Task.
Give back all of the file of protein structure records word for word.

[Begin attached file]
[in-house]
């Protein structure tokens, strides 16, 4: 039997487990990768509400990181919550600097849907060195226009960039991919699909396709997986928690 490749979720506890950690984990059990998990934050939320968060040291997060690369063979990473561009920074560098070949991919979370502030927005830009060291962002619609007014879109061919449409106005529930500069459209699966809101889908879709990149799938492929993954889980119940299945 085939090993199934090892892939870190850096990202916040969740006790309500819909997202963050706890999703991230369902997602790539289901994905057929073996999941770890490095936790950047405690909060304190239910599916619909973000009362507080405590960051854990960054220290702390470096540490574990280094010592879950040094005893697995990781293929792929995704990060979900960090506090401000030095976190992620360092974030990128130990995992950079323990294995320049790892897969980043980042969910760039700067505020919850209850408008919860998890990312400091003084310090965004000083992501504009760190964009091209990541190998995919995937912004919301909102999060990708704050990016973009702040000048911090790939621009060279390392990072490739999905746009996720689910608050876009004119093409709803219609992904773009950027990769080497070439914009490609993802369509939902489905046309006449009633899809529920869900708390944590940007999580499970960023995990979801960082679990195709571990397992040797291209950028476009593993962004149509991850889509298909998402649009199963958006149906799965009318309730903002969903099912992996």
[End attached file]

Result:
[in-house]
């Protein structure tokens, strides 16, 4: 039997487990990768509400990181919550600097849907060195226009960039991919699909396709997986928690 490749979720506890950690984990059990998990934050939320968060040291997060690369063979990473561009920074560098070949991919979370502030927005830009060291962002619609007014879109061919449409106005529930500069459209699966809101889908879709990149799938492929993954889980119940299945 085939090993199934090892892939870190850096990202916040969740006790309500819909997202963050706890999703991230369902997602790539289901994905057929073996999941770890490095936790950047405690909060304190239910599916619909973000009362507080405590960051854990960054220290702390470096540490574990280094010592879950040094005893697995990781293929792929995704990060979900960090506090401000030095976190992620360092974030990128130990995992950079323990294995320049790892897969980043980042969910760039700067505020919850209850408008919860998890990312400091003084310090965004000083992501504009760190964009091209990541190998995919995937912004919301909102999060990708704050990016973009702040000048911090790939621009060279390392990072490739999905746009996720689910608050876009004119093409709803219609992904773009950027990769080497070439914009490609993802369509939902489905046309006449009633899809529920869900708390944590940007999580499970960023995990979801960082679990195709571990397992040797291209950028476009593993962004149509991850889509298909998402649009199963958006149906799965009318309730903002969903099912992996």